Out-of-Body Experience

Materialistic Science Still Fails to Understand

Have you ever had the experience of being out of your body? If it hasn’t happened to you, it’s likely that it has happened to someone you know. People from all walks of life have experienced feeling detached from their body and able to ob­serve it and their surroundings with lucidity. For many people this happens during or at the threshold of sleep, but it can also happen when highly aroused such as during a rock-climbing fall, a traffic accident or to a mother during childbirth.

Fighter pilots can experience out of body feelings when they go through high G forces. During G-LOC, or gravity-induced loss of consicousness, a pilot might suddenly feel himself outside his airplane and be able to watch his body in the plane’s cockpit. Studying fighter pilots in simulated cockpits within giant centrifuges, researcher Dr. James Whinnery had 40 different pilots, including himself, report an out-of-body experience. After one test in the centrifuge, Dr. Whinnery reported feeling groggy and dislocated. He was able to see himself from behind as he walked down the hall from the test facility. Yet for most people, it doesn’t take a centrifuge to create the experience. Many people can have out-of-bedy experiences when they have a cold and a restless night.

The term “out-of-body experience” (OBE) was introduced in 1943 by G.N.M Tyrrell in his book Apparitions as a way of distancing the experience from the spiritualist states of astral projection or spirt walking. In 1968, Celia Green pub­lished an analysis of 400 firsthand accounts of out-of-body experiences and put together the first Western classification of these kinds of experiences. In 1972, Robert Monroe also normalized the experience in his popular book, Journeys Out of the Body. He later founded the Monroe Institute to study and find ways to learn how to have OBEs. Since then, the OBE has become a known phenomenon.

In some cases, the phenomenon occurs spontaneously; in others it is associated with physical or mental trauma, dehydration, sensory deprivation, sensory overload, use of psychedelic or dissociative drugs, or perhaps a near-death experience. (See AR #81.) Recent studies have shown that experiences somewhat similar to OBEs can be induced by electrical and magnetic brain stimulation, particularly at the temporo-parietal junction.

As with near-death experiences, OBEs often carry deep meaning. They may cause a person to reevaluate what he is doing in his life. Robert Monroe quit his corporate job and spent the latter half of his life researching OBEs. Many peo­ple who have these experiences report increased clarity and understanding, and a feeling of remembering who they are on a much deeper level. When people come back into their bodies, it’s often described as ‘waking up’; the experience is clearly not considered a dream. Some describe the OBE as the truly awake state, and the embodied part is the dream.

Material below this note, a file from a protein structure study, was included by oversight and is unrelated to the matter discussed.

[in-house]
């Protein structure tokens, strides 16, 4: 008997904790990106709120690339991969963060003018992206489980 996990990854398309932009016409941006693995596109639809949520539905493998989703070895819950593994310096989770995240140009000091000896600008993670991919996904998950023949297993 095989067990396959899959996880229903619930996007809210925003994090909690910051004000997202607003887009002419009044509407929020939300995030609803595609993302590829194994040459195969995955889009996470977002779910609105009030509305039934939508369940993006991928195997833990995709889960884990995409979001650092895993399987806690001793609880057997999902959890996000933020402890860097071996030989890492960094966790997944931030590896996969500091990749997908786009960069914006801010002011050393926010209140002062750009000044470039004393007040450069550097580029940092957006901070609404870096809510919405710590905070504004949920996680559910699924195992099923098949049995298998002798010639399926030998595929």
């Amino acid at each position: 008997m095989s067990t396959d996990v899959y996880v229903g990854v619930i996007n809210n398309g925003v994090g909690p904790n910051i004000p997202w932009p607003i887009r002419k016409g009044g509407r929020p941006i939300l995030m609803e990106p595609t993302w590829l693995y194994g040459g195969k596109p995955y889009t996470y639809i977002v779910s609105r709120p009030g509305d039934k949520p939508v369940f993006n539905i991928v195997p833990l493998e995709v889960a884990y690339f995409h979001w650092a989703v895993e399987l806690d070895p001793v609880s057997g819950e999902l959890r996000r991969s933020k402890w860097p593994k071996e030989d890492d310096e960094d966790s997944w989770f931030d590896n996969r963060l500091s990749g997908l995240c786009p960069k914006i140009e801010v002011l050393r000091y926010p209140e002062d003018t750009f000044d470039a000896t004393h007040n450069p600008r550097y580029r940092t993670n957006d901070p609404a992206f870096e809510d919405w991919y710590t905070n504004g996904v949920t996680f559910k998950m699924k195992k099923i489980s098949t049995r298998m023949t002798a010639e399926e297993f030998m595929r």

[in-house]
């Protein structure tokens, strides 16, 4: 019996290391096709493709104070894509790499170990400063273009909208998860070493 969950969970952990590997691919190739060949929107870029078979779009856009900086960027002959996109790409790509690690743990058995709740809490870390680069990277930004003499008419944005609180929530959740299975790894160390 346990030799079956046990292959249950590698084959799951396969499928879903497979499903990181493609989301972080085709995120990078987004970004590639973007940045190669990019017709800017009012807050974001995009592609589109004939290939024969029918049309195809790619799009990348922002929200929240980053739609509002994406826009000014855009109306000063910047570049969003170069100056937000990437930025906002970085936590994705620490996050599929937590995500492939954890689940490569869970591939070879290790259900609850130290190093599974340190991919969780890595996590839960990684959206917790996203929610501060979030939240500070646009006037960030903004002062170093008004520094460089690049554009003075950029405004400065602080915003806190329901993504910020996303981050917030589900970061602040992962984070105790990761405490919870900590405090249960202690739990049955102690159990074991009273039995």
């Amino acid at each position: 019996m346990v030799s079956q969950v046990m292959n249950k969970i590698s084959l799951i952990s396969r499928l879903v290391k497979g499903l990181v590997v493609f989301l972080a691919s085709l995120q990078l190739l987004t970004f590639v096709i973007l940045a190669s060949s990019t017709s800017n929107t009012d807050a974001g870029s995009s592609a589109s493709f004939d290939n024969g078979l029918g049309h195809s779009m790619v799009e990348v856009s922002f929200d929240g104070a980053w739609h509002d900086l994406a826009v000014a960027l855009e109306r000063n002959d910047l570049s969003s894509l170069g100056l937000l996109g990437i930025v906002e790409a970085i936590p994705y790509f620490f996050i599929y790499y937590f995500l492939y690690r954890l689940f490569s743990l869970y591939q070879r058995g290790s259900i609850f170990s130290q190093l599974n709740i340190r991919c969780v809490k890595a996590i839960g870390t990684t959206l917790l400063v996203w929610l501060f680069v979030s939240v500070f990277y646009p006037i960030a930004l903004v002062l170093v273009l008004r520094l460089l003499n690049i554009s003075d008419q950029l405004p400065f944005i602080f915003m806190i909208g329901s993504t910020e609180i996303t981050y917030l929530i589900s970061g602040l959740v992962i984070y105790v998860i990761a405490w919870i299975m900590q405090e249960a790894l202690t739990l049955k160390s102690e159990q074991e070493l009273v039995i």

OBEs have similar characteristics. The OBE may be more vivid than waking life. The person is aware of exiting one’s physical body as a separate spirit or consciousness. The morphing and bizarre qualities in dreams are less common. One often has an ability to come back into their body at will. The period of leaving the body may include a cessation of sen­sations and body awareness, as if the body is falling asleep. Then there may be perceptions of movement, tingling, buzz­ing, or humming which, though strong, don’t seem to be transmitted by the physical senses. When out of the body, a person may experience complete freedom to move anywhere one wills, even through walls or to distant locations. For some who are practiced at inducing OBE, these stages may obscure or disappear.

As with other altered states of consciousness, the OBEs are fascinating to many people and serve as a source of inspi­ration and insight. There are many active discussion groups online for experiencers and those wanting to learn how to induce the state. There are also many different techniques offered on how to have an OBE. As a seeker myself, I have successfully experimented and have had my own OBEs.

Not everyone believes in OBEs. A large body of people question the validity and even reality of these kinds of expe­riences. Since the experience is subjective, it’s hard to quantify. Skeptics are quick to claim that the veridity of out-of­body experiences has never been proven and that consciousness never truly separates from the physical brain. If you be­lieve that consciousness is a product of the physical brain, how could it be possible to have consciousness outside of the physical body? Proponents of OBE suggest that documented reports where people have perceived accurate information while out of body proves something is happening. They also point out that the materialist position—that consciousness arises from, or even resides in, the brain, has never been proven.